We tend to think about "relationships" most often in the contexts of romance and family. But research shows that building strong bonds with your employees is critical to your company’s success. For example, Gallup’s "State of the American Workplace" shows that engaged employees are more productive, innovative, healthier and have fewer accidents. Yet 70 percent of American workers are disengaged. Meanwhile, a report from MSW Research and Dale Carnegie identifies the top driver of employee engagement as a good relationship with his or her direct supervisor, followed by a belief in senior leadership and pride in working for the company,
Some leaders are naturals at building relationships and cultivating trust. Others have no aptitude for it at all. Entrepreneurs who have moved into second stage and are adding staff may find that employee relationships are particularly challenging. Suddenly you find yourself working not only with a handful of trusted people you know well but an entire (and entirely new) social system. Most entrepreneurs stumble at this point, often badly.
Building relationships involves many things, but two of the most important are being adept at the art of inquiry and knowing how to empower employees.
Ask, don’t tell
One of my favorite authors is Edgar Schein, professor emeritus at MIT’s Sloan School of Management. In his 2013 book Humble Inquiry, Schein points out that we live in a culture of "tell," which weakens relationships instead of enhancing them. Telling someone what to do or what to think is a turn-off on multiple levels; for starters, it creates a presumption that the person you're talking to is ignorant.
Instead, be inquisitive. Inquiry is invaluable in a wide range of business situations, from problem-solving and strategic thinking to getting to know your employees better. Inquiry turns any dialogue into a learning opportunity. Indeed, there's an old saying among management pundits that the seven most powerful words a business leader can use are: "I don’t know. What do you think?"
Suppose you're brainstorming with your staff to discuss new market opportunities, or to come up with a new product line. If you're not asking questions, you're sending a silent message that your opinion is the only one that counts.
Asking questions can be difficult for many leaders. When you're top dog it's easy to believe you should have all the answers, and admitting you don't can stir up feelings of incompetency. Get over it. In second stage, you're scaling your company and moving into new territory. There's no way you can possibly be omniscient.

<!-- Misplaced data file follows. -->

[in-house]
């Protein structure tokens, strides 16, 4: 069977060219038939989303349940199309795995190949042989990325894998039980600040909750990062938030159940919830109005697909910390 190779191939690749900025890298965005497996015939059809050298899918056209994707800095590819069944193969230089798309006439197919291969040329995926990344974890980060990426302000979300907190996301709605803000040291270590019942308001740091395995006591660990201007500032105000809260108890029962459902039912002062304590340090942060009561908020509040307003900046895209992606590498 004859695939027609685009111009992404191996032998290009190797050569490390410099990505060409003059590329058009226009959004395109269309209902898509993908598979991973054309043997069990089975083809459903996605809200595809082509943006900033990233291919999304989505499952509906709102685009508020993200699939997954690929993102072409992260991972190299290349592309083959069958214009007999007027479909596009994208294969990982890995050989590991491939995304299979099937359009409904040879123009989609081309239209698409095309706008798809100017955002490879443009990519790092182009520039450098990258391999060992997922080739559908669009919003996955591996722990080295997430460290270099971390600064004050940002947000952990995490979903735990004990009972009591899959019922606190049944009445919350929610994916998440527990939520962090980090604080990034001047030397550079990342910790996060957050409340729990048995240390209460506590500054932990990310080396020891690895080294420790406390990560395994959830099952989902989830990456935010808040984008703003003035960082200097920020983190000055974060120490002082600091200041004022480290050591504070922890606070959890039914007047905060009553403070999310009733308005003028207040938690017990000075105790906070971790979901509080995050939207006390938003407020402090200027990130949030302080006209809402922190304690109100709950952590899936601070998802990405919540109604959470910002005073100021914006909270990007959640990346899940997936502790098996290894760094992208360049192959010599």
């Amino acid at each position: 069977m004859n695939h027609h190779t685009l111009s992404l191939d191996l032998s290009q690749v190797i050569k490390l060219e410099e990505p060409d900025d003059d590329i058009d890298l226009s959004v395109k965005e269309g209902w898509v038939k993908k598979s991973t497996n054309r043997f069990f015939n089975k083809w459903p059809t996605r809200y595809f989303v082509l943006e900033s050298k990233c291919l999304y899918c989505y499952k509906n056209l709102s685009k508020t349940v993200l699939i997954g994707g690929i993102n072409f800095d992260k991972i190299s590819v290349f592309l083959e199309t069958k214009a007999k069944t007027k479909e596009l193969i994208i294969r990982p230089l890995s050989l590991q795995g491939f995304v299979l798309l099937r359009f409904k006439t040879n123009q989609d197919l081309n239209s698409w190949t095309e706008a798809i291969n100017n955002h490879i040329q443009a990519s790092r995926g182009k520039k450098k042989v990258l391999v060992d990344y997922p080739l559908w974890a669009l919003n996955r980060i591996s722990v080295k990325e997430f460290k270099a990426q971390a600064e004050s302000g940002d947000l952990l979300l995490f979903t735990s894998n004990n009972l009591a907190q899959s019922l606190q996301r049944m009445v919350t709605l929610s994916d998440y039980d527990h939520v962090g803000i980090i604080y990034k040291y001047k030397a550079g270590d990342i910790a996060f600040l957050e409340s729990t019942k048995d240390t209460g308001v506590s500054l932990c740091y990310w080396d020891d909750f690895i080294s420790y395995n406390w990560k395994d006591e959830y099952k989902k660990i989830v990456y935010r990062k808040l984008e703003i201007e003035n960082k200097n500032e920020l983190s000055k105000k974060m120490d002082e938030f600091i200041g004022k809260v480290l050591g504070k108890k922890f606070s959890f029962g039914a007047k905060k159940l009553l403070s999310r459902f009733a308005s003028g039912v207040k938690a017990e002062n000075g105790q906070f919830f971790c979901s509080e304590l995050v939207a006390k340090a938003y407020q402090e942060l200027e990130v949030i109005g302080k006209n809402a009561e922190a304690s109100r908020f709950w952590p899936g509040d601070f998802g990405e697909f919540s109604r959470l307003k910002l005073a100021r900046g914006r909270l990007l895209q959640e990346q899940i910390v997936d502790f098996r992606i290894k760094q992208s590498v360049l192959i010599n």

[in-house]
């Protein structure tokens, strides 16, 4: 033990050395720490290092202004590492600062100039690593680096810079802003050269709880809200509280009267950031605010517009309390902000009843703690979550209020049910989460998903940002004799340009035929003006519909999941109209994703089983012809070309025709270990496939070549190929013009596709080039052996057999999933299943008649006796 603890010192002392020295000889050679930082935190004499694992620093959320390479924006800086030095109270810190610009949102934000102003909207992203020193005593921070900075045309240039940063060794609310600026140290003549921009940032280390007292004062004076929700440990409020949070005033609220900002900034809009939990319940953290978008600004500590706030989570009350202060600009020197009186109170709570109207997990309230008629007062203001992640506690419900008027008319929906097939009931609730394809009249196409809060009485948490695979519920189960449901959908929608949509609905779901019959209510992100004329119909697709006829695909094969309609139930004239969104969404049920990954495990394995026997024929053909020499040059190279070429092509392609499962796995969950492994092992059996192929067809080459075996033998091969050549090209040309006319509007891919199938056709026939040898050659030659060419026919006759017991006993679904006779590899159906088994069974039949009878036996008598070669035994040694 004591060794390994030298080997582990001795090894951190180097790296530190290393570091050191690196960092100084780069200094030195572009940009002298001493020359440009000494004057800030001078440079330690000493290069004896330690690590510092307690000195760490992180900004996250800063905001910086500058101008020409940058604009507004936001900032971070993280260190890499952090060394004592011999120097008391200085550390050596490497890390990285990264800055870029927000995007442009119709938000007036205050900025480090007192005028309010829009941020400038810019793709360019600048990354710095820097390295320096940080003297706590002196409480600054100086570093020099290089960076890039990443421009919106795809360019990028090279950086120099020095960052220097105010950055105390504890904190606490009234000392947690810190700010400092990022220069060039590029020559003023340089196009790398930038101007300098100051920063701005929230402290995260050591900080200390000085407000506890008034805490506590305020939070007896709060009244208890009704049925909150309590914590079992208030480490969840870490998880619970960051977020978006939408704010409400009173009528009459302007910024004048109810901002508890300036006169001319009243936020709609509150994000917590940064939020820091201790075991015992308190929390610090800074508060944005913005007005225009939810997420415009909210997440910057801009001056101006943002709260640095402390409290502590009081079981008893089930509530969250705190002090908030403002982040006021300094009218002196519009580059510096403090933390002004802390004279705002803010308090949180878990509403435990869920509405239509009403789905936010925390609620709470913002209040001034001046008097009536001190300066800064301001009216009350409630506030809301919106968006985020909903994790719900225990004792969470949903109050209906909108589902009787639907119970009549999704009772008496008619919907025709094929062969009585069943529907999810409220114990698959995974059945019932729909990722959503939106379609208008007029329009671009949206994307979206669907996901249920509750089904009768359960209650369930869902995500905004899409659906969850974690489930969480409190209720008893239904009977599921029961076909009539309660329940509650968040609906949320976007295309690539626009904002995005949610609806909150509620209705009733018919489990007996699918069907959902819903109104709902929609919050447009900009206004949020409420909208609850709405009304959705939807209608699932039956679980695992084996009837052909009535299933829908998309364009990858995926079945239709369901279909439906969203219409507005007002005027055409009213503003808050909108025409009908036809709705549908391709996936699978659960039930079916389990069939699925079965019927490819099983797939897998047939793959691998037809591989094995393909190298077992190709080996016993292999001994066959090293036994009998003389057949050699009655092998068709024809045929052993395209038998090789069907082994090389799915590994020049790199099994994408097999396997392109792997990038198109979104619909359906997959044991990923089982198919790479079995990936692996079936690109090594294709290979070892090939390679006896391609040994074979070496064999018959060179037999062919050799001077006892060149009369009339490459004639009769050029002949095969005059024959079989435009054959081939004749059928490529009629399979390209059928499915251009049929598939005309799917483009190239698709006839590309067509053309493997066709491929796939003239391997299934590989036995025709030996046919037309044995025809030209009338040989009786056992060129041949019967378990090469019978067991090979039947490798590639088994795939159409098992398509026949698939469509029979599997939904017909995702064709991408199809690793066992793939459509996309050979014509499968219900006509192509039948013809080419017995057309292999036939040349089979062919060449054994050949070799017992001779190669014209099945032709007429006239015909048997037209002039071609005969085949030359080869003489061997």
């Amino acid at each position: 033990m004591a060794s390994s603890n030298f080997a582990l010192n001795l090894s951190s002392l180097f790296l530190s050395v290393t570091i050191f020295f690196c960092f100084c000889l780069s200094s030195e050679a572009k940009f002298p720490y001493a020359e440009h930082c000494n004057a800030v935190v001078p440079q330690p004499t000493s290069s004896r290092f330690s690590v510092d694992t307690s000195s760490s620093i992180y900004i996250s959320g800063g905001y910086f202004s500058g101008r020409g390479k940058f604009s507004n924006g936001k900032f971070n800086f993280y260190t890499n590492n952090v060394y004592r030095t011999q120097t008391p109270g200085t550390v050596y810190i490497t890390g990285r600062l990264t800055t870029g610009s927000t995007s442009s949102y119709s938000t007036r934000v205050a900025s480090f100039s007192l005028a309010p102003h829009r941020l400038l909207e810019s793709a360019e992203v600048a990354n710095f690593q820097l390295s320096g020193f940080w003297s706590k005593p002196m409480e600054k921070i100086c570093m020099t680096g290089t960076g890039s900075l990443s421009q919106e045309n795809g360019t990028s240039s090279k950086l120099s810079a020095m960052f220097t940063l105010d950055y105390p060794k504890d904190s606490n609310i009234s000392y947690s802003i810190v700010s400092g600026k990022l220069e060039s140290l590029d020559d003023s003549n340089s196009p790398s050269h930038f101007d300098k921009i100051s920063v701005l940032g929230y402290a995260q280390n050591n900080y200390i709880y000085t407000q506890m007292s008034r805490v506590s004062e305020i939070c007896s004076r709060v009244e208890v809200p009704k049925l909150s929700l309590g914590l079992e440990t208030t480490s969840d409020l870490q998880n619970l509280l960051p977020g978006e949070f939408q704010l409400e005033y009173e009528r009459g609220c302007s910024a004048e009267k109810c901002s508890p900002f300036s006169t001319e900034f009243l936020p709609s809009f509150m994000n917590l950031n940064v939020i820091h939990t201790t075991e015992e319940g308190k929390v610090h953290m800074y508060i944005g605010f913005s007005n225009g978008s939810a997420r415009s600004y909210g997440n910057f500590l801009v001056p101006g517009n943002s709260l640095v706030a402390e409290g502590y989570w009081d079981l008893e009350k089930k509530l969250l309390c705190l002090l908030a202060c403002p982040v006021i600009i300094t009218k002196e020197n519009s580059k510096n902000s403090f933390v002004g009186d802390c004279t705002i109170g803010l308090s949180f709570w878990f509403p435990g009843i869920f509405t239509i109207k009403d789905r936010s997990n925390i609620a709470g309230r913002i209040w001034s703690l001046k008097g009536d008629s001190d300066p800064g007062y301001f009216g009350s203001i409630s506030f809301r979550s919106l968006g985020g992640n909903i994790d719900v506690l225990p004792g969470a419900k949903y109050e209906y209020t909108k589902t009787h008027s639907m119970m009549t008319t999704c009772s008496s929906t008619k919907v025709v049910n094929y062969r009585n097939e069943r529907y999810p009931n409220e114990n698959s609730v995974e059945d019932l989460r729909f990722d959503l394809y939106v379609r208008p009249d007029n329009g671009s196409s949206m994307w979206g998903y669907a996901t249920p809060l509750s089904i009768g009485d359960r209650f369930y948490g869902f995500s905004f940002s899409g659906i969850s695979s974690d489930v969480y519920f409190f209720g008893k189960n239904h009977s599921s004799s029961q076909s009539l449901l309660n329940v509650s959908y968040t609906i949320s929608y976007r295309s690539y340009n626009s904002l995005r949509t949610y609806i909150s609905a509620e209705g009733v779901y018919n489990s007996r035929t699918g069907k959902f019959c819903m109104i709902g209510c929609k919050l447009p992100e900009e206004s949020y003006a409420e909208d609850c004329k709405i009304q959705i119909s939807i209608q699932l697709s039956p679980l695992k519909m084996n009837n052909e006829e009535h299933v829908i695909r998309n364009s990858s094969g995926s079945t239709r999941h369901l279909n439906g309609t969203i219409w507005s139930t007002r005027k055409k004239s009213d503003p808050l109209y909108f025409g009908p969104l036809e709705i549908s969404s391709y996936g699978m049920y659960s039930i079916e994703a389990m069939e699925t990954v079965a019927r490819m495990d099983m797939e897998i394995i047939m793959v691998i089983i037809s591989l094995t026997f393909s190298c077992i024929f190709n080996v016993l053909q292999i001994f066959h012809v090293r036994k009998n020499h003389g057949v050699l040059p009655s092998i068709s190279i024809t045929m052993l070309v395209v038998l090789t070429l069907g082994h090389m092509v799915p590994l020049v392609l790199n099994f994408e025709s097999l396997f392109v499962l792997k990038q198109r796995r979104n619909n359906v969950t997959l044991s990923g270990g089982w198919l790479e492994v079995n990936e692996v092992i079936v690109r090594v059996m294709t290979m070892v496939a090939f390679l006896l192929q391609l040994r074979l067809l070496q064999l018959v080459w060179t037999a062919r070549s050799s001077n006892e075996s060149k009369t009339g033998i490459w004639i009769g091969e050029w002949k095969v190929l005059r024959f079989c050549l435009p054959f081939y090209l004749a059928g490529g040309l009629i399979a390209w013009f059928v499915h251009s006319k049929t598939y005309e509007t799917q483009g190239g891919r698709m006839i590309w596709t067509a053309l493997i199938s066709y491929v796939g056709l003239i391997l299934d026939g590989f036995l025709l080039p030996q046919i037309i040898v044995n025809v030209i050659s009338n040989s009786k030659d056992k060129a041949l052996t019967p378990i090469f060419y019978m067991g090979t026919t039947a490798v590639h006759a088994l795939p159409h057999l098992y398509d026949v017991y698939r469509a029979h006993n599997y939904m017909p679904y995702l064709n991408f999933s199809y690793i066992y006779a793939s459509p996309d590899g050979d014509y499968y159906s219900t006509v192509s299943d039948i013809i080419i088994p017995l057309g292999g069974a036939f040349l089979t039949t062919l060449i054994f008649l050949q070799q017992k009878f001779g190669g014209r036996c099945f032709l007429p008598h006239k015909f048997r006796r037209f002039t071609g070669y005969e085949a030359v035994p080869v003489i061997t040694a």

Even when you do know the right answer, questions can serve you well. If an employee comes to you with a problem, instead of rushing in with a readymade solution, ask them about the context of the situation. What triggered the problem? What solutions have they tried so far? Why do they think those solutions haven't worked? What haven't they tried? Questions like these can help employees consider options that might not have occurred to them.
Asking questions allows allows you to learn more about your employees--what motivates them, how they see the world, and how their thinking processes work. This helps you anticipate their reactions to different situations and better leverage their strengths and talents.
Inquiry also humanizes you as a leader. Think about being on a first date. There are usually a lot of questions being batted around. If one person is doing all the talking, the other person is likely to be bored. There needs to be mutual curiosity. It's not all about you.
Some quick tips:
--Don't ask rhetorical questions that you already know the answers to. You're not trying to lead the person to your solution.
--Don't adopt an interrogating manner. If employees feel their answers could spark retaliation, you're not going to get honest answers.
--Avoid questions that spark "yes" or "no" answers.
--Be genuinely interested in what you're asking about. You can't fake curiosity.
From inquiry to empowerment
Inquiry only goes so far in building relationships. You can't ask employees for feedback and then dismiss it. Let their input help shape your decisions. Let them know why and how decisions are being made.
Even better, delegate and let them make decisions. You want to maximize the brainpower of your people, and if you're micromanaging them, that's not going to happen.
Delegating isn't easy for second-stage entrepreneurs. You're used to calling all the shots. And lending your authority to someone else can be downright scary. After all, this business is your baby, and the wrong decisions could lead to its demise.
If the mere thought of delegating sends your blood pressure skyrocketing, then ease into it. Try something low risk, especially for employees who are new to the organization. If they do well, give them a bigger assignment. If things don't go well, talk about it. You may have given them the wrong task.
Even when things are going well, keep a feedback loop going. Discuss the assignment, what was done, the employee's decision-making process, and the results. Ask questions and listen hard. (Again, inquiry serves you well here.) Remember, delegating is not abdicating your authority; it's temporarily lending your authority to others.
Delegation is a dynamic process that takes time, something impatient entrepreneurs may resist. Yet it's the combination of inquiry and empowerment that builds trust. You're sending an important signal to employees that working for you is about more than a paycheck. You want them to have an active role in the organization where they can perform at the highest level.
It pays off. Engaged employees not only increase quality, productivity, and profitability for your company, they liberate you. Instead of being a "boss" you can become a visionary leader and coach.